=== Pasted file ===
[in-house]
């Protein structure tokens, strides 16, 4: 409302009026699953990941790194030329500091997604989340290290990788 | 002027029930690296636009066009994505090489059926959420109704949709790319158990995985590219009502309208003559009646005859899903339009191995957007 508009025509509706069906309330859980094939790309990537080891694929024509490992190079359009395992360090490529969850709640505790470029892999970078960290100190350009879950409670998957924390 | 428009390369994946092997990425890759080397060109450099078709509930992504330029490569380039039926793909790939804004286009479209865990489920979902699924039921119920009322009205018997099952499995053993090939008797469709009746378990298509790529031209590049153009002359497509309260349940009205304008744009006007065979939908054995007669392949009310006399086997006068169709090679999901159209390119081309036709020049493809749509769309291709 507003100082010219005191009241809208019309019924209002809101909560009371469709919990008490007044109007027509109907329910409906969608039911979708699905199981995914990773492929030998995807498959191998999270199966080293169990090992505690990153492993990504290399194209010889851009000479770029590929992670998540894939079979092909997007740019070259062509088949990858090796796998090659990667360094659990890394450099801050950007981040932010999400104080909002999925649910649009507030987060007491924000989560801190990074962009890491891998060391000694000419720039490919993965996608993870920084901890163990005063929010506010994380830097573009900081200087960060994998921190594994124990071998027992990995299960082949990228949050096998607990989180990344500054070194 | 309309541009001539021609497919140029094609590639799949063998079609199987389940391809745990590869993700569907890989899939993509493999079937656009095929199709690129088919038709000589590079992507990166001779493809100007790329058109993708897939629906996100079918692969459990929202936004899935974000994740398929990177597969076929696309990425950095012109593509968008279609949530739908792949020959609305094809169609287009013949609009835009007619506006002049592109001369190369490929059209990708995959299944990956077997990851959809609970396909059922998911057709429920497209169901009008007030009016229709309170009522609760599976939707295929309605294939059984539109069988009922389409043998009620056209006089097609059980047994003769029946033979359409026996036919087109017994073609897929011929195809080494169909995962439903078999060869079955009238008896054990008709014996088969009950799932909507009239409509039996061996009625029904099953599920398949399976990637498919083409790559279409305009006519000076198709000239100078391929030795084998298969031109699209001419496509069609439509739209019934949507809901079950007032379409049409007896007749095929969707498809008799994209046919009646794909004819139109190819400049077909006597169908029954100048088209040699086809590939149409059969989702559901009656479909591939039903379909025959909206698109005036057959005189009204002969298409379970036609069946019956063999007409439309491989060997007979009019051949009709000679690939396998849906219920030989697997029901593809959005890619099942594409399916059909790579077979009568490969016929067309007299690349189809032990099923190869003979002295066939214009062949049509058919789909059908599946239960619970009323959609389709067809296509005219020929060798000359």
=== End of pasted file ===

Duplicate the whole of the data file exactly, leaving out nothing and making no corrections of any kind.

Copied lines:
[in-house]
């Protein structure tokens, strides 16, 4: 409302009026699953990941790194030329500091997604989340290290990788 | 002027029930690296636009066009994505090489059926959420109704949709790319158990995985590219009502309208003559009646005859899903339009191995957007 508009025509509706069906309330859980094939790309990537080891694929024509490992190079359009395992360090490529969850709640505790470029892999970078960290100190350009879950409670998957924390 | 428009390369994946092997990425890759080397060109450099078709509930992504330029490569380039039926793909790939804004286009479209865990489920979902699924039921119920009322009205018997099952499995053993090939008797469709009746378990298509790529031209590049153009002359497509309260349940009205304008744009006007065979939908054995007669392949009310006399086997006068169709090679999901159209390119081309036709020049493809749509769309291709 507003100082010219005191009241809208019309019924209002809101909560009371469709919990008490007044109007027509109907329910409906969608039911979708699905199981995914990773492929030998995807498959191998999270199966080293169990090992505690990153492993990504290399194209010889851009000479770029590929992670998540894939079979092909997007740019070259062509088949990858090796796998090659990667360094659990890394450099801050950007981040932010999400104080909002999925649910649009507030987060007491924000989560801190990074962009890491891998060391000694000419720039490919993965996608993870920084901890163990005063929010506010994380830097573009900081200087960060994998921190594994124990071998027992990995299960082949990228949050096998607990989180990344500054070194 | 309309541009001539021609497919140029094609590639799949063998079609199987389940391809745990590869993700569907890989899939993509493999079937656009095929199709690129088919038709000589590079992507990166001779493809100007790329058109993708897939629906996100079918692969459990929202936004899935974000994740398929990177597969076929696309990425950095012109593509968008279609949530739908792949020959609305094809169609287009013949609009835009007619506006002049592109001369190369490929059209990708995959299944990956077997990851959809609970396909059922998911057709429920497209169901009008007030009016229709309170009522609760599976939707295929309605294939059984539109069988009922389409043998009620056209006089097609059980047994003769029946033979359409026996036919087109017994073609897929011929195809080494169909995962439903078999060869079955009238008896054990008709014996088969009950799932909507009239409509039996061996009625029904099953599920398949399976990637498919083409790559279409305009006519000076198709000239100078391929030795084998298969031109699209001419496509069609439509739209019934949507809901079950007032379409049409007896007749095929969707498809008799994209046919009646794909004819139109190819400049077909006597169908029954100048088209040699086809590939149409059969989702559901009656479909591939039903379909025959909206698109005036057959005189009204002969298409379970036609069946019956063999007409439309491989060997007979009019051949009709000679690939396998849906219920030989697997029901593809959005890619099942594409399916059909790579077979009568490969016929067309007299690349189809032990099923190869003979002295066939214009062949049509058919789909059908599946239960619970009323959609389709067809296509005219020929060798000359």